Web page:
Our overwhelming need for “stuff” is what has led to over-consumption and the exploitation of objects. The obsession many Americans have with acquiring things is what prompted the television show “Hoarders”—a show in which unnecessary items pile up and swallow their consumers; but the consumers are so attached to these objects or the purchasing and owning of these objects they just can’t seem to let them go.
- The Horrors of Hoarding (From “Hoarders)
However, we need things. We really do. Do I need my lace doilies or my rock collection? No, not in the sense that I couldn’t survive without them. But I need things for my own mental stability, personal well-being, and emotional growth. The things which we consume can end up consuming us if were not careful–the ultimate paradox. This overabundance of objects can smother our identities and lead us towards an existence which forces us to sleepwalk through our lives. On the contrary, things can be extremely helpful in our daily lives. Cars make it easier to travel long distances, phones make it easier to communicate over long distances, and clothes are just awesome to have sometimes. The act of consuming is definitely one that requires balancing. For instance, I try not to spend too much time on the computer and more time outside, with no electronic devices on me. That separation of self and object is good for me. I’d like to not rely on my things so much; if the apocalypse comes soon, I’ll need to know how to make a fire and survive off of plants without Google as my aid. A lot of my friends express this mindset that they don’t want anything and can live off the land. They have a profound desire to connect with nature and shun all things material. For example, my friend Alice*name has been changed* is in Costa Rica–I was recently told that there her cell phone and purse had been stolen; her response: “yeah, it’s okay, I guess it’s just a sign from the universe that I don’t need those things.”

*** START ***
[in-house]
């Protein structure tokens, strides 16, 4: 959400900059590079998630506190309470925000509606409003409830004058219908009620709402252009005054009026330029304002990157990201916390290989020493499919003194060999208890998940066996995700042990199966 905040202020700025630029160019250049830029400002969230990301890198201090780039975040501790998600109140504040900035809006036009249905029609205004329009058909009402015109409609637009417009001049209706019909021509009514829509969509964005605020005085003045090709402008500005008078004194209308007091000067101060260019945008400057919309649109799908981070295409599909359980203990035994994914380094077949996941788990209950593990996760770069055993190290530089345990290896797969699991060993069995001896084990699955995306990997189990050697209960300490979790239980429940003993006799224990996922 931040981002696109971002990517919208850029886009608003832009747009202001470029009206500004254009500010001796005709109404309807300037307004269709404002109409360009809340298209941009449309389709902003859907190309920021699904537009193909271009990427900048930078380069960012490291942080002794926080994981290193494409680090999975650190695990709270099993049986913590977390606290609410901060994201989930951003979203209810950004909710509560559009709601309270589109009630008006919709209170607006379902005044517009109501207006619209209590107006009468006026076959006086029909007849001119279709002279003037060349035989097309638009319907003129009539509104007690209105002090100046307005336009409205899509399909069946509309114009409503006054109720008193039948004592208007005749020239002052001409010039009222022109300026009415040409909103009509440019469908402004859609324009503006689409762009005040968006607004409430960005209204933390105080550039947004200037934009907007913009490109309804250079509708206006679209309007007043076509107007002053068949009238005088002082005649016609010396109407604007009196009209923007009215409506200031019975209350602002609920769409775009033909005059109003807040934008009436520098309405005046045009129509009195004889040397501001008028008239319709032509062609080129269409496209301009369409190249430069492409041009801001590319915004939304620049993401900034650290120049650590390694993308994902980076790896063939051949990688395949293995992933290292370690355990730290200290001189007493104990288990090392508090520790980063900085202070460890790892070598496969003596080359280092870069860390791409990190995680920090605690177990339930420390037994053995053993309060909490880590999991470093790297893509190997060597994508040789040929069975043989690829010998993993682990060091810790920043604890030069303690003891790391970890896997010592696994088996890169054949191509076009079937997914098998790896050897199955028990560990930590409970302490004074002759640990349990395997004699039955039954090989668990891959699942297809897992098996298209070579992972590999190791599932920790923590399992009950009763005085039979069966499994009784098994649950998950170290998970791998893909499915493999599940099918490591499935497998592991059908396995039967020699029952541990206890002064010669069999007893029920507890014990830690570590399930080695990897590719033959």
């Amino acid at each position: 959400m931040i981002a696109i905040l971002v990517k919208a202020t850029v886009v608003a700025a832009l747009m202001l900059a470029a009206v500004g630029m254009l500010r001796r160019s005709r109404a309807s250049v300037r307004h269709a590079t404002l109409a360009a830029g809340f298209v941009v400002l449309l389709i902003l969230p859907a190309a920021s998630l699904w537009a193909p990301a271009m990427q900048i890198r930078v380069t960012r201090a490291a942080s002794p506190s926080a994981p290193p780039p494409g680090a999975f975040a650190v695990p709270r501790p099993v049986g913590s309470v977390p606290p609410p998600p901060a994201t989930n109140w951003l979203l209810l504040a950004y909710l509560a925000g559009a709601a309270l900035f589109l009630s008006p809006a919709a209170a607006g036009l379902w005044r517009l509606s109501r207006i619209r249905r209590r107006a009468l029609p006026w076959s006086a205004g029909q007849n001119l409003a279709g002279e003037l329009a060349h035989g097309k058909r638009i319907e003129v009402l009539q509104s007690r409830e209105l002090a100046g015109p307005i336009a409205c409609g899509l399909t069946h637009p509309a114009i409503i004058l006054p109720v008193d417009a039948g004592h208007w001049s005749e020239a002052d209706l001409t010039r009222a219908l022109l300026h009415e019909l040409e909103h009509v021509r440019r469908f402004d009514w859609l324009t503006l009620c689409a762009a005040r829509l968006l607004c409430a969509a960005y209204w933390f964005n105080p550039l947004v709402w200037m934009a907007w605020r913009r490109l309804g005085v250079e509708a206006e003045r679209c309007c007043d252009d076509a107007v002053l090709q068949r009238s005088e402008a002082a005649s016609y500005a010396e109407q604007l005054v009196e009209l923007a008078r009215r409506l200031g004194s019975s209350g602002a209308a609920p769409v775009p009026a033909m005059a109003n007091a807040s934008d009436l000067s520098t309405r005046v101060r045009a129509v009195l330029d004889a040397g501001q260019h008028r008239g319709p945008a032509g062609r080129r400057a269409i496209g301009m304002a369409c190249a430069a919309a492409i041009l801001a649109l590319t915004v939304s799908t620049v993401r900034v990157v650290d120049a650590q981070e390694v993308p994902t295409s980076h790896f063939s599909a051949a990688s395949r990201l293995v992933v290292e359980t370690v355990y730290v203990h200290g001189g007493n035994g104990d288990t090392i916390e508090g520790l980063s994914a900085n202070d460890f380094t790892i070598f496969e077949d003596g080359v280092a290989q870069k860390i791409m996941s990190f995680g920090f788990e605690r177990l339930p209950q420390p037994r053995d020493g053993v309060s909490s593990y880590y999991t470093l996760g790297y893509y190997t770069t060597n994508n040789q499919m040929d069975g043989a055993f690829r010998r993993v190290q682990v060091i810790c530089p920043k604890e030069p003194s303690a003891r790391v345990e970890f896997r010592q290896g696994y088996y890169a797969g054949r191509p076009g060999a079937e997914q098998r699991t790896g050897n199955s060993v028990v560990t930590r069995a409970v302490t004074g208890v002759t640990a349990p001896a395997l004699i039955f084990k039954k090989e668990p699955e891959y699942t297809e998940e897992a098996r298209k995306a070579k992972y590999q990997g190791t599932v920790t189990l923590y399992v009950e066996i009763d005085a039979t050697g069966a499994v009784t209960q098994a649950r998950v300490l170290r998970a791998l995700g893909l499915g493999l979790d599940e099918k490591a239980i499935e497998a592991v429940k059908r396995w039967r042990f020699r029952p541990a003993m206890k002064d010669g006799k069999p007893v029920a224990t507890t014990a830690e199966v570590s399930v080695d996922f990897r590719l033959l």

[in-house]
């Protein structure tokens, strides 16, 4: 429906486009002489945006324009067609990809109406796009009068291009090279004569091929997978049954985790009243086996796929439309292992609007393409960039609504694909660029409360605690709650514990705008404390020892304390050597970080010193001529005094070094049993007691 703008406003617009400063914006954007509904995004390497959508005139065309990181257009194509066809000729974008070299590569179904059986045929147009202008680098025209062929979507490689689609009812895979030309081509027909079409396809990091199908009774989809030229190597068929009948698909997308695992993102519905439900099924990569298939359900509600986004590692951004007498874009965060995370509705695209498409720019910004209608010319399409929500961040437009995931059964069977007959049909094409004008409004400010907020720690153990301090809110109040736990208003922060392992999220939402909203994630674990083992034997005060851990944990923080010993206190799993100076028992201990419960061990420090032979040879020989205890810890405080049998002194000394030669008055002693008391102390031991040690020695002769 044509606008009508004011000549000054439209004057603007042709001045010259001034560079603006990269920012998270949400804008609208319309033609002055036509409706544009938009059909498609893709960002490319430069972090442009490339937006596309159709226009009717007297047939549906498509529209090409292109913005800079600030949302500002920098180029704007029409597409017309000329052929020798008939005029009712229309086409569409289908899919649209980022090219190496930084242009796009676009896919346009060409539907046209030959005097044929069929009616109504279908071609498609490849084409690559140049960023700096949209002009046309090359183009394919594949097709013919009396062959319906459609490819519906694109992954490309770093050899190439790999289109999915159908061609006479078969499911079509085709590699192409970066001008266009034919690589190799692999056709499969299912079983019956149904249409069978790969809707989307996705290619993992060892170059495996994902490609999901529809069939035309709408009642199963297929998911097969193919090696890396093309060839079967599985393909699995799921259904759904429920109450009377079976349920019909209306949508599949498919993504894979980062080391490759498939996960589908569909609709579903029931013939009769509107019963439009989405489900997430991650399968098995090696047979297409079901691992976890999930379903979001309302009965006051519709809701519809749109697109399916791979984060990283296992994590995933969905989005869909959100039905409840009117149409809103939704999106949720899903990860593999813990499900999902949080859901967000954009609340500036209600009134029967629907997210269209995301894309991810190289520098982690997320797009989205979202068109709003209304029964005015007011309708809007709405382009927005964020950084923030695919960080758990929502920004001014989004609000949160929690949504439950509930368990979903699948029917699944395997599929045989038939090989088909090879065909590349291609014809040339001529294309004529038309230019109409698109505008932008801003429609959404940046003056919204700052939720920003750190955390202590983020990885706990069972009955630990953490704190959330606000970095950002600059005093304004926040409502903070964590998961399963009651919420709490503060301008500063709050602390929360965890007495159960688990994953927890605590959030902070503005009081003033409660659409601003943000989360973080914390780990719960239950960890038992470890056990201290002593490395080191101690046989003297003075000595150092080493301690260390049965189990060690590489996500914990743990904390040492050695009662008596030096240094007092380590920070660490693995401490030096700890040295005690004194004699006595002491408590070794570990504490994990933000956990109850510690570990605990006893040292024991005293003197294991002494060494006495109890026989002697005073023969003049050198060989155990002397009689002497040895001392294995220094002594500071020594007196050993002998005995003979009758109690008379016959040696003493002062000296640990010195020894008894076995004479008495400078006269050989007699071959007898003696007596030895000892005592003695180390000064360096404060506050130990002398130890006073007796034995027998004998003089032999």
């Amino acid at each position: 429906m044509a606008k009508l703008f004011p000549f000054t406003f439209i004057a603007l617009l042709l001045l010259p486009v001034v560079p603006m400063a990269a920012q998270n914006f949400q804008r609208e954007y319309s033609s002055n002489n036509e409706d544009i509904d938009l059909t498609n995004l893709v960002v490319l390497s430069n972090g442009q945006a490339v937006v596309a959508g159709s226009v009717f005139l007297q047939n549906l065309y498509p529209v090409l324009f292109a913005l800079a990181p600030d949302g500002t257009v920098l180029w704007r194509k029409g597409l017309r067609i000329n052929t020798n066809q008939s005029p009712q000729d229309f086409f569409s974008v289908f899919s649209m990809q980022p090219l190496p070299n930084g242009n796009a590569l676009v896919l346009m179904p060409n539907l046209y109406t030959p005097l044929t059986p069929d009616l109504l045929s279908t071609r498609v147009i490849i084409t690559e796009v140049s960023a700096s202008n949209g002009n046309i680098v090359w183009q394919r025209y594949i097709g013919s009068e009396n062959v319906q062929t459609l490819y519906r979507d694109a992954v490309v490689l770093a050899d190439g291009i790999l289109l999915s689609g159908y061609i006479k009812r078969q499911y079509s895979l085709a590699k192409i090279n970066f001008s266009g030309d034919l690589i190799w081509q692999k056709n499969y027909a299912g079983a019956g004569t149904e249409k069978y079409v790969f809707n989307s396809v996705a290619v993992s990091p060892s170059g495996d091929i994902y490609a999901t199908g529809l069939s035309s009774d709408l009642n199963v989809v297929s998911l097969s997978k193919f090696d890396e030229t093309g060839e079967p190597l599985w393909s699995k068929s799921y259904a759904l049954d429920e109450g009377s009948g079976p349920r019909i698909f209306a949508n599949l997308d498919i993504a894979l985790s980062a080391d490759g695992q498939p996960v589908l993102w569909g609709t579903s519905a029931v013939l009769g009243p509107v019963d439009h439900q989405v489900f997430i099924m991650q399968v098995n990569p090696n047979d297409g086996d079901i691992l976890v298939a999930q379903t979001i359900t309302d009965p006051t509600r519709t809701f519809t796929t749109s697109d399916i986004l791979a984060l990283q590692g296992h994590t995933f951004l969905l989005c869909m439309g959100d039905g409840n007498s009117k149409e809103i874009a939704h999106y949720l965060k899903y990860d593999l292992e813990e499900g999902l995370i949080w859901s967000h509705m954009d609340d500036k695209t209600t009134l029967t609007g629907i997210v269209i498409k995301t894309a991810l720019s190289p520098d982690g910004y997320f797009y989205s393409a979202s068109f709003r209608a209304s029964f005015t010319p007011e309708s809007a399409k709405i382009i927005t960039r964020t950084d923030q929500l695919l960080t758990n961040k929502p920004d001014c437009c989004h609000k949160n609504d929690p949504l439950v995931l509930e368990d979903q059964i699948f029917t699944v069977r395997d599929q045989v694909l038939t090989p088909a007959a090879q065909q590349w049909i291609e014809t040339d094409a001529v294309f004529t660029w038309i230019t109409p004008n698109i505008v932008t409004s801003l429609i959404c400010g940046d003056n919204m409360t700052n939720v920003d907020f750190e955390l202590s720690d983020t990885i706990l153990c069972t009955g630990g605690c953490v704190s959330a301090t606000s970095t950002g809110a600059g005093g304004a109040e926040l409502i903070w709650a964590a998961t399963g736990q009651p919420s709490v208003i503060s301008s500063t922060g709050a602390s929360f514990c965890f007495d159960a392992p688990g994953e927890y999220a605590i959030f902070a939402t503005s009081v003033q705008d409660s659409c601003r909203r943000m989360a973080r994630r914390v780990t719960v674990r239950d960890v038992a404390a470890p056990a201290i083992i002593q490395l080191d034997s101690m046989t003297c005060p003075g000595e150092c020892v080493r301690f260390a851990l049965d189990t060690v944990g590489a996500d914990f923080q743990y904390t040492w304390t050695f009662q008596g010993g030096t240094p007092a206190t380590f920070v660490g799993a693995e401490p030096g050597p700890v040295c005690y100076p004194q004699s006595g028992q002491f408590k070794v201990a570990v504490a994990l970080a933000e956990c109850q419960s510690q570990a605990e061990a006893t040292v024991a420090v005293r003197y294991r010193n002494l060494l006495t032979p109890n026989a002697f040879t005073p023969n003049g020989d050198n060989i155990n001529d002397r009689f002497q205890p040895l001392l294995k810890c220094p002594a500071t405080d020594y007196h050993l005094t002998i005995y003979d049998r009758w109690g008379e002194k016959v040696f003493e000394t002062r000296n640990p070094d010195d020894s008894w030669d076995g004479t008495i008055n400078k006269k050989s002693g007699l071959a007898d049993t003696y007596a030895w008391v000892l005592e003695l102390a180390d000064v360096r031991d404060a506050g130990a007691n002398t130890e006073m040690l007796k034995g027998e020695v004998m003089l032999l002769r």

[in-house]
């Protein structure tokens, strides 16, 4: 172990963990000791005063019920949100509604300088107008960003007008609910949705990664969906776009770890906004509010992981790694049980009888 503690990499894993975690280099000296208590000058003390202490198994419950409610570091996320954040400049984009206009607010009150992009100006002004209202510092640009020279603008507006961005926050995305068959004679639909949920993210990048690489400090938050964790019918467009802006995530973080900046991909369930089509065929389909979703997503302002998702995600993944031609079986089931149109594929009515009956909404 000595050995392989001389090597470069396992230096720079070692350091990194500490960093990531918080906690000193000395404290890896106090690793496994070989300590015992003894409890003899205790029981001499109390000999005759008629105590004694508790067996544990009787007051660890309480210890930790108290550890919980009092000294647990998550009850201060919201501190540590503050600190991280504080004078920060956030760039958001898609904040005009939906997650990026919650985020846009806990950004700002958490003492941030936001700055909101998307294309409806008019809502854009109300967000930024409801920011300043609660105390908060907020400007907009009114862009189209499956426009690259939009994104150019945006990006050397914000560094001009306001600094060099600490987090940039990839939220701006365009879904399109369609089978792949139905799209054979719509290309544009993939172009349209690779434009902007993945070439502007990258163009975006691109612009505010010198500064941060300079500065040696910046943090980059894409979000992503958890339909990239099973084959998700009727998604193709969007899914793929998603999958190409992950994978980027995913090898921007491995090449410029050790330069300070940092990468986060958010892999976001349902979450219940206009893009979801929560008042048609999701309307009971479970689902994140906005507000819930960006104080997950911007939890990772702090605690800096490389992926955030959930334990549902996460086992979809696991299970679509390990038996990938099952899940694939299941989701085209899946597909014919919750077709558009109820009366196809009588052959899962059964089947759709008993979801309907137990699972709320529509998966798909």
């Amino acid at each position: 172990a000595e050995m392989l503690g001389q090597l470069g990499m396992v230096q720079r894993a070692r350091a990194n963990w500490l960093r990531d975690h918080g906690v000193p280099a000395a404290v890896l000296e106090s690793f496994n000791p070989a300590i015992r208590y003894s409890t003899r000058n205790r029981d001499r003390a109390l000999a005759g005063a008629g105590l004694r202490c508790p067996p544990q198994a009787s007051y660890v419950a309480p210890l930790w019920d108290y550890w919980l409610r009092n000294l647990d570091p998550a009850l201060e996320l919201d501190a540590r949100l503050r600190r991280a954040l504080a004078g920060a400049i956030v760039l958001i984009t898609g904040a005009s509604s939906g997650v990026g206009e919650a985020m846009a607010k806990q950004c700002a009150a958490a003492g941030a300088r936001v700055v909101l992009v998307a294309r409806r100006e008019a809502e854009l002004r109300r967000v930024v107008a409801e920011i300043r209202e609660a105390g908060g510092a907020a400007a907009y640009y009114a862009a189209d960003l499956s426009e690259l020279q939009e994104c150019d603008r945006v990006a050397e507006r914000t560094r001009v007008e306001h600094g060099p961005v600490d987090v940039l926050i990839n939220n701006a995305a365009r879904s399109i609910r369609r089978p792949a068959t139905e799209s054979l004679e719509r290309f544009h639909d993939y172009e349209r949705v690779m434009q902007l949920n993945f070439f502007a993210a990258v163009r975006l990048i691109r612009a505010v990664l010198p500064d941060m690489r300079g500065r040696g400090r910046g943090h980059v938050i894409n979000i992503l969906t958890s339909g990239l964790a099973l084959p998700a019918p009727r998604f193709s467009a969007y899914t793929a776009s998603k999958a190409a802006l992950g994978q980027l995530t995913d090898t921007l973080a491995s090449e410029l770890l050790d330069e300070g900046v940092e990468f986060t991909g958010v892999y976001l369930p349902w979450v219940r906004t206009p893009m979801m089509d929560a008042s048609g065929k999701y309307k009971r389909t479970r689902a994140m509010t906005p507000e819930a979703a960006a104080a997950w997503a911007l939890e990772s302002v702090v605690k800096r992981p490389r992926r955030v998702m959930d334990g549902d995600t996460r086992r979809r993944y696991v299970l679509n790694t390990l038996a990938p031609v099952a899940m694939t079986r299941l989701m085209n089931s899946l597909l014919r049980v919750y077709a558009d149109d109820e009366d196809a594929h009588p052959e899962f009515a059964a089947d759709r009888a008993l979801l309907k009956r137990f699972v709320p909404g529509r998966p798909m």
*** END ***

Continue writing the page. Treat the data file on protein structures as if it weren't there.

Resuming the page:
However, my friend’s abhorrence with objects doesn’t take into account their cultural significance. For instance Lakeisha says
“Baby wearing wasn’t something special like it is in western cultures, woman worked hard and it was just what they did to cope. Mothers worked hard and didn’t have time to entertain babies. It was used to make life easier, each country in the world use a different type of baby carrier to fit their needs. For example, it depended on the climate, type of work they did. In addition, to the culture and traditional wearing position.”
Objects can benefit us socially and culturally–providing us with insight at foreign lifestyles and linking us to other beings as well as allowing us to become more in touch with who we are.
One thought on “Blog Post #8 The Desire to Desire Nothing”
Your post definitely teases out the tension between excess and minimalism– some folks can’t see their own floor, and some folks don’t even want to have a floor at all.
This notion brings up the fact that we struggle to negotiate balance of possessing the right amount of things. Even the hardcore wilderness survivalist (probably) needs a knife, but does the older couple need 17 years of newspapers and empty Coke cans?
I think we generally have a rough go of it, trying to arrive at a sense of self that feels “right,” when it comes to our relationships with objects. Another issue with that could be in how we define a right relationship to objects. That is a subjective matter to be determined by the individual, but such extremes like hoarders and natural survivalists indicate some intrinsic criteria that make both polarized points of view seem wrong in some way.